So the Pats have lost Bruschi for the season and now Johnson. Probably won't hurt them much, because they'll have McGinest, Colvin, Brown (if he's healthy), Vrabel, and Beisel to work with. Still, this can't be good news.Quote:
Johnson played 10 seasons in the NFL
Thursday, July 28, 2005
FOXBORO, Mass. -- Ted Johnson's surprise retirement Thursday opened another big hole for the New England Patriots at inside linebacker.
And that may not be the end of their defensive gaps.
Concerned with a series of concussions during his 10-year career, Johnson retired one day before the Super Bowl champions hold their first full-squad workouts of training camp. The announcement came eight days after Tedy Bruschi, who suffered a minor stroke in February, said he would sit out the season.
Defensive end Richard Seymour, meanwhile, could stay away from camp in a contract dispute just as he did for last month's minicamp.
Seymour has two years remaining on a $14.3 million deal he signed in 2001 after being drafted in the first round and wants it renegotiated. His attorney, Eugene Parker, did not return a call seeking comment.
Without Johnson and Bruschi, the top inside linebackers for the team that allowed the second fewest points in the NFL last year are Chad Brown and Monty Beisel. Both signed in the offseason as free agents, but Brown has battled injuries and Beisel started the first game of his four NFL seasons last year. Outside linebacker Mike Vrabel also played inside during minicamp.
Johnson and Bruschi were two of the Patriots' top three tacklers last season and two of their four most senior players.
Johnson had an injury-plagued career after the Patriots drafted him in the second round out of Colorado in 1995.
"It is with deep regret that I have decided to retire from football," he said in a statement issued by the team. "The decision was not an easy one, but life sometimes has a timetable all its own. I can no longer ignore the severe short- and long-term complications of the concussive head injuries I have sustained over the years."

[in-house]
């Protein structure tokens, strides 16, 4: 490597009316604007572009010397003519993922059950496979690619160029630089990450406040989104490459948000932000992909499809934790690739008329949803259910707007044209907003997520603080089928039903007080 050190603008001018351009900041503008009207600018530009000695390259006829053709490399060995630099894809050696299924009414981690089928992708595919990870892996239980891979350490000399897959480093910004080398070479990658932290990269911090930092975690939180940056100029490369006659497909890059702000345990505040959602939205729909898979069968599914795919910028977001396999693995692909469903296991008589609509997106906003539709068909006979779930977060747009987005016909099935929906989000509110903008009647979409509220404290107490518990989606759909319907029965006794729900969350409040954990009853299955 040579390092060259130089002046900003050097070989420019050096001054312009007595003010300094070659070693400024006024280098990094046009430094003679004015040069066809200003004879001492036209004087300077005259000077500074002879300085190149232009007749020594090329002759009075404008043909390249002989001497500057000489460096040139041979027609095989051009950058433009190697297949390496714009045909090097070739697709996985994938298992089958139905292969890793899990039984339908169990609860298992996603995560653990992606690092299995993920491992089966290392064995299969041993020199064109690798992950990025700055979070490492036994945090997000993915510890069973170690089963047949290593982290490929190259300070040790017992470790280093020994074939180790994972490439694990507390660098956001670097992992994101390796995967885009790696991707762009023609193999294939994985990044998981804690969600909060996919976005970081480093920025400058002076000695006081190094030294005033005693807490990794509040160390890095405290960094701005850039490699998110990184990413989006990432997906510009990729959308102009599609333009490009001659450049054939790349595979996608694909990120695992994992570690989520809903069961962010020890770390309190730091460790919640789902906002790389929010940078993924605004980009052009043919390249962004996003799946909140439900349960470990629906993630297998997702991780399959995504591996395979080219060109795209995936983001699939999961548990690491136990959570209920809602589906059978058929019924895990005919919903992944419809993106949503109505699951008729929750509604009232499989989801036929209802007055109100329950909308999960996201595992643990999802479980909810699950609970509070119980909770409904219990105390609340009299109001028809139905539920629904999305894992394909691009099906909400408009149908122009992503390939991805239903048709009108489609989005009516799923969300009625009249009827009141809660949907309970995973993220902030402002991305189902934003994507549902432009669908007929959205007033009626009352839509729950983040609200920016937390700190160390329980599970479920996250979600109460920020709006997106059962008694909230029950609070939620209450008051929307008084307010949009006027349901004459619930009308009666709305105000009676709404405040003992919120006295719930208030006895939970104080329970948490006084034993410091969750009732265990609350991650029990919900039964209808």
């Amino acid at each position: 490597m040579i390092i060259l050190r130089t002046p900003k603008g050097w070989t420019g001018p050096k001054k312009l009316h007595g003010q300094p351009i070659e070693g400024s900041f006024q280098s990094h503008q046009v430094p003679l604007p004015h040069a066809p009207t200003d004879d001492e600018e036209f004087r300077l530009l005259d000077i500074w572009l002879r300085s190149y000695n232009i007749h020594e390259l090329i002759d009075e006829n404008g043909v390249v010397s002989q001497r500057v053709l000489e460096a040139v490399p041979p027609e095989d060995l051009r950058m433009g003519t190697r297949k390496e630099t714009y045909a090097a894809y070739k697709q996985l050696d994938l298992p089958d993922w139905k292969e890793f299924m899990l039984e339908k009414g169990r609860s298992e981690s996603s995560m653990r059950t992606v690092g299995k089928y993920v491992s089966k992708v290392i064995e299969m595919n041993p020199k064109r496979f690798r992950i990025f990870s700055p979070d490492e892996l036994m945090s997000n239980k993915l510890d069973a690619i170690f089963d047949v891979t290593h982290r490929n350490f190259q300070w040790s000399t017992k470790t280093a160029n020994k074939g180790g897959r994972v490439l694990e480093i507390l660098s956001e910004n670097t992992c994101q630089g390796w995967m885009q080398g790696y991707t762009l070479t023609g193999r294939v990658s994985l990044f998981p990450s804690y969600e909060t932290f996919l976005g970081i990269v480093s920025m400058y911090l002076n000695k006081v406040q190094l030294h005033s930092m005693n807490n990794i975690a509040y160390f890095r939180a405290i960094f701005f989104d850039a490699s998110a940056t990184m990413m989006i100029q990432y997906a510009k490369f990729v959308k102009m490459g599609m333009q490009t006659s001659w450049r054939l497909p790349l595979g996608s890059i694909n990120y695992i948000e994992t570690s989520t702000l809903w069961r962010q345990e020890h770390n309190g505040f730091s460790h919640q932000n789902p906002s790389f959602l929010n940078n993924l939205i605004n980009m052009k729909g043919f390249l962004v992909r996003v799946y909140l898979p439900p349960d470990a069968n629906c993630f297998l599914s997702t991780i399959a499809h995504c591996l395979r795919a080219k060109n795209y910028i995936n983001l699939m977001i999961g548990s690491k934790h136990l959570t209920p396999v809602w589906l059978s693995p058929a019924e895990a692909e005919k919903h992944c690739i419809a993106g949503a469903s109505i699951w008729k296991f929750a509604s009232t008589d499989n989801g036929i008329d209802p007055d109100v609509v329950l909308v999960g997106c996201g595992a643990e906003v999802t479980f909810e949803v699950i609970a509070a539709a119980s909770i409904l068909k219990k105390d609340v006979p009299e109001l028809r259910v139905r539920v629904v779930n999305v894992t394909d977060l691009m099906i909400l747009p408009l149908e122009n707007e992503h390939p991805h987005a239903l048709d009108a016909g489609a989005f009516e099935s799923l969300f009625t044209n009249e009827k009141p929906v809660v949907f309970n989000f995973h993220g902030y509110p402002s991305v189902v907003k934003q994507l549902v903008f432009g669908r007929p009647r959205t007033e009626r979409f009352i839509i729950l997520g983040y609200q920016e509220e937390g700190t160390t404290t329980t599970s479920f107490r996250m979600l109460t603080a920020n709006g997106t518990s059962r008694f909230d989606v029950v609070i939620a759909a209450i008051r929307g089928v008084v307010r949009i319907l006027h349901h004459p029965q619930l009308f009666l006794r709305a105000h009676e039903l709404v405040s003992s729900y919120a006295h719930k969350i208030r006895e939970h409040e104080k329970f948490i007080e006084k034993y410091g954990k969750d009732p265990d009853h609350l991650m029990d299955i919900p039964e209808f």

Coach Bill Belichick, knowing Bruschi might not play, added several linebackers in the offseason. Johnson's decision apparently caught him by surprise on the day veterans were due to report for physicals and conditioning runs. Rookies reported earlier.
"Although his retirement is unexpected, we thoroughly respect his decision and support him as he moves on," said Belichick. "Ted's signature was a work ethic and toughness that were second to none. He retires a champion."
He said Johnson told him of the decision Thursday.
Johnson, 32, was on the Patriots' three Super Bowl champions in the last four seasons and also played in the Super Bowl won by Green Bay in 1997.
In 2003, concussions limited him to eight games and two starts. But last season he started 15 of the 16 regular-season games and played in all three playoff games. His 112 regular-season tackles were his most in six years.
Wide receiver Troy Brown and outside linebacker Willie McGinest are the only players with more seniority on the Patriots and commented on Johnson's retirement in a statement issued by the team.
"Everybody always talks about how good of an inside linebacker he was and how hard he was to block," Brown said. "He's just been a tremendous player for us over the years."
"Ted was a pillar in the organization," McGinest said. "He helped me out and definitely made it easier for me out on the field. It was a surprise for us and sad to see a guy like that go."
The 6-foot-4, 253-pound Johnson started 106 of 125 regular-season games and was credited with 865 tackles and 11½ sacks.